The smoker’s dilemma: Will I gain weight if I quit?

Group Health research sets the record straight

Will I gain weight if I stop smoking?

The honest answer is maybe. Some weight gain is normal. The average person who decides to quit smoking gains about seven pounds. But remember, this is the average. Some gain more, some less. And some people gain no weight at all.

If you’re worried about the health risks of gaining weight, doctors say that it would be almost impossible to put on enough pounds to make it worse than smoking. Ultimately, smoking is a bigger health risk than weight gain.

“If you’re thinking about quitting smoking, you shouldn't let a fear of weight gain deter you,” says Jennifer McClure, PhD, Group Health Research Institute’s lead tobacco scientist. “You can limit your potential weight gain by forming healthier diet and exercise habits.”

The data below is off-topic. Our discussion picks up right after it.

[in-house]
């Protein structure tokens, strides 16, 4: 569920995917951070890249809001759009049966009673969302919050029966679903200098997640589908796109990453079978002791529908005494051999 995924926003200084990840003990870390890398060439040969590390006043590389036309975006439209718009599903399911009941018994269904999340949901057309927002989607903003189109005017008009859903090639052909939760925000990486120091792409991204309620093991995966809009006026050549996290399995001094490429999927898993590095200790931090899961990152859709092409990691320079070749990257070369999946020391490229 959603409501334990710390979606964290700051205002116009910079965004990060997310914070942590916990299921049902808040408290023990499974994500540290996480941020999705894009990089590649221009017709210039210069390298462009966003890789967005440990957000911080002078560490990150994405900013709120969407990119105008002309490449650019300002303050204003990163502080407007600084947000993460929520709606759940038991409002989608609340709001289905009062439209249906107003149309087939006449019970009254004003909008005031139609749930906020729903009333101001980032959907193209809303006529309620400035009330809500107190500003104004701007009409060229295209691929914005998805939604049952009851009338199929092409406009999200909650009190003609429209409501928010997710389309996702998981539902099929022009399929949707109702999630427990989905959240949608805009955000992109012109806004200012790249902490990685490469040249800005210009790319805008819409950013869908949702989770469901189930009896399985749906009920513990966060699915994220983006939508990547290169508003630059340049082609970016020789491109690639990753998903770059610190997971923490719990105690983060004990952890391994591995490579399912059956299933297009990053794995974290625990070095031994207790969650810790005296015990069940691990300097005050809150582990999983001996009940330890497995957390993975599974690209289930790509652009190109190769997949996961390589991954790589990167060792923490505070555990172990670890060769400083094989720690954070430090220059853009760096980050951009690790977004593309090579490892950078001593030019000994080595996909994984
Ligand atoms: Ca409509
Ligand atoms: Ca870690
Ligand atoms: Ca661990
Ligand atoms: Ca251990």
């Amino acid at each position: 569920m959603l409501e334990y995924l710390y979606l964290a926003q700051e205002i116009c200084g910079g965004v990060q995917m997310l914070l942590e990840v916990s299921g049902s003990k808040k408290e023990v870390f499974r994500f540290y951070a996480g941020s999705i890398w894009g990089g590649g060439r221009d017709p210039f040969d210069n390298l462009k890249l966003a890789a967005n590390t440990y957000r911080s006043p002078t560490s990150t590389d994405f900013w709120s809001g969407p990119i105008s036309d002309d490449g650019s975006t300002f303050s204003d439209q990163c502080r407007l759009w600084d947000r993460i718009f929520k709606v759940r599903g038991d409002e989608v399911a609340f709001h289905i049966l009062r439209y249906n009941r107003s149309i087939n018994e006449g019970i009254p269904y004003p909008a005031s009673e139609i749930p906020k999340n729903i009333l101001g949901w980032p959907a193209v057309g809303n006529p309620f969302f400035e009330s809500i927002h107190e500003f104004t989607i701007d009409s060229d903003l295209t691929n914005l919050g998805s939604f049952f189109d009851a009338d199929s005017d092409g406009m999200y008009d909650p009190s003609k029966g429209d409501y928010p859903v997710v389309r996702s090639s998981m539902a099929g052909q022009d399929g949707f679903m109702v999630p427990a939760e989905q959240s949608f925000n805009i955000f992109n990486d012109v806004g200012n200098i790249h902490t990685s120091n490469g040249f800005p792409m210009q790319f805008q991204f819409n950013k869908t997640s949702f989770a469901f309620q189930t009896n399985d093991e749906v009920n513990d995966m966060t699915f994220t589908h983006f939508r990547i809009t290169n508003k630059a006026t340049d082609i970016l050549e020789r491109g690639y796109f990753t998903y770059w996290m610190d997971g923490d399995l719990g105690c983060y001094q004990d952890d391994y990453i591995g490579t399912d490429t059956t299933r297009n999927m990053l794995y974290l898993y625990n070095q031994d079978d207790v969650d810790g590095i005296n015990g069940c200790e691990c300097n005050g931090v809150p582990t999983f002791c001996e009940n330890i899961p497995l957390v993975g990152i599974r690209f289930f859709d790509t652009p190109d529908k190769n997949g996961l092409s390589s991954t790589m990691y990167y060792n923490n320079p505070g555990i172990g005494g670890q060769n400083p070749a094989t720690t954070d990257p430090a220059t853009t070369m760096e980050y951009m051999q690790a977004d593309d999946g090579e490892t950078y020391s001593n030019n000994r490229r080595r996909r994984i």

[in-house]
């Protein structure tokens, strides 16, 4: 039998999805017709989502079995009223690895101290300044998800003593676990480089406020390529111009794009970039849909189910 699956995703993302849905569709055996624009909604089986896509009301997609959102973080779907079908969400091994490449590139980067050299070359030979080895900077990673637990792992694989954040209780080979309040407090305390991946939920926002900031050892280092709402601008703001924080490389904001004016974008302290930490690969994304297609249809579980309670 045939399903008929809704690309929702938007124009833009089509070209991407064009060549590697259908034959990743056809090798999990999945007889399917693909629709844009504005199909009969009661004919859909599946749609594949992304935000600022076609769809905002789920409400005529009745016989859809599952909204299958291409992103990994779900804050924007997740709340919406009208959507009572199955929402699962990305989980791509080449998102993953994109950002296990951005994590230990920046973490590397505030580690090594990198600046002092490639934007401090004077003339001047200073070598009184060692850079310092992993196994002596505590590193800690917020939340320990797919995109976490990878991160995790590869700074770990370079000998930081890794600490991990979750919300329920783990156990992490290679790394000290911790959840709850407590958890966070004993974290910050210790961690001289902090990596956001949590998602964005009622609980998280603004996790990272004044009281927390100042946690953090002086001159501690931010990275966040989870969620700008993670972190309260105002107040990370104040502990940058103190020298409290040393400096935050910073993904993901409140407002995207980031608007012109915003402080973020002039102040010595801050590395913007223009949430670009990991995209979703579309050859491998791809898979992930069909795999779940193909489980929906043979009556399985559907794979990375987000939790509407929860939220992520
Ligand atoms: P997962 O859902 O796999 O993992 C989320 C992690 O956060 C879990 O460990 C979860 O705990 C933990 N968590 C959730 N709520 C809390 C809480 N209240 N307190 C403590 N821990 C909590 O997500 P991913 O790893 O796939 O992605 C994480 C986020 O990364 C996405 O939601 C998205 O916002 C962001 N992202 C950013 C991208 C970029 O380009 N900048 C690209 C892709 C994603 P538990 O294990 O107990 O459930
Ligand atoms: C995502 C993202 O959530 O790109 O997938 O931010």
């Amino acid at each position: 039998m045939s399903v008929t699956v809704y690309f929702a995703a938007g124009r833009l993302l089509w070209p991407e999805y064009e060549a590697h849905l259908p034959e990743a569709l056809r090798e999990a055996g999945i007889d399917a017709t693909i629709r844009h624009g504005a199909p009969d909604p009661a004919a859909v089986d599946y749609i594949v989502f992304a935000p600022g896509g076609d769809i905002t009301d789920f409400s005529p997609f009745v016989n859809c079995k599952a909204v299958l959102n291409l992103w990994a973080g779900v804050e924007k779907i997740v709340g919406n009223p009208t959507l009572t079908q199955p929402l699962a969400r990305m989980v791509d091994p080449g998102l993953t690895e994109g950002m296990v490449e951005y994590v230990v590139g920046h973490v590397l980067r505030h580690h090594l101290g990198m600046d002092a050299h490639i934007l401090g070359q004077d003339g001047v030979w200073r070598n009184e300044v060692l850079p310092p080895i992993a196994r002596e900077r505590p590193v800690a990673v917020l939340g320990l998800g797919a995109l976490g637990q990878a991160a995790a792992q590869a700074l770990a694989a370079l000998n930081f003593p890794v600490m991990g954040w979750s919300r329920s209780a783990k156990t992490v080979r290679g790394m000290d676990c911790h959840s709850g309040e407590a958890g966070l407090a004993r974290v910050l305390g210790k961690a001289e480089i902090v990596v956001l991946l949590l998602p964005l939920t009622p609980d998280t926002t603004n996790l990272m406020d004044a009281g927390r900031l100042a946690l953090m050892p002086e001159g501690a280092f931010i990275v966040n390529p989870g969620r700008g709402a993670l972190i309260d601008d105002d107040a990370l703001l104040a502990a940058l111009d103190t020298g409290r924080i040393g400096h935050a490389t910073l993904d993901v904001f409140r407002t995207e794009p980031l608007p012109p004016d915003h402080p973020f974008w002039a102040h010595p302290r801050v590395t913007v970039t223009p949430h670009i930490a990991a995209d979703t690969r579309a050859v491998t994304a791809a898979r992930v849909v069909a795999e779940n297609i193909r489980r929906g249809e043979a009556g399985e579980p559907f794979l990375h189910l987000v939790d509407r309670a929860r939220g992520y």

This doesn't mean that you are doomed to gain weight— just that you may need to take some extra steps to keep your weight stable.

Why do some people gain weight?

There are at least two reasons people gain weight after they quit smoking:

  1. Many people eat more when they quit. That can be because they use food to cope with their smoking urges or because food starts to taste and smell better, so they enjoy eating more.
  2. Their metabolism changes. Nicotine is a stimulant, so your body burns more calories when you smoke. After you quit, your metabolism slows down and your body burns fewer calories.

This doesn't mean that you are doomed to gain weight— just that you may need to take some extra steps to keep your weight stable. “Being aware of these factors can help you proactively take steps to maintain a healthy weight,” says Dr. McClure.

How can I minimize my weight gain?

It’s the same for smokers and nonsmokers alike: The key to not gaining weight is to eat fewer calories and to burn more calories. Eat smart, incorporate low-calorie snacks to beat cravings, and increase your exercise.

 


Learn more

From Group Health Cooperative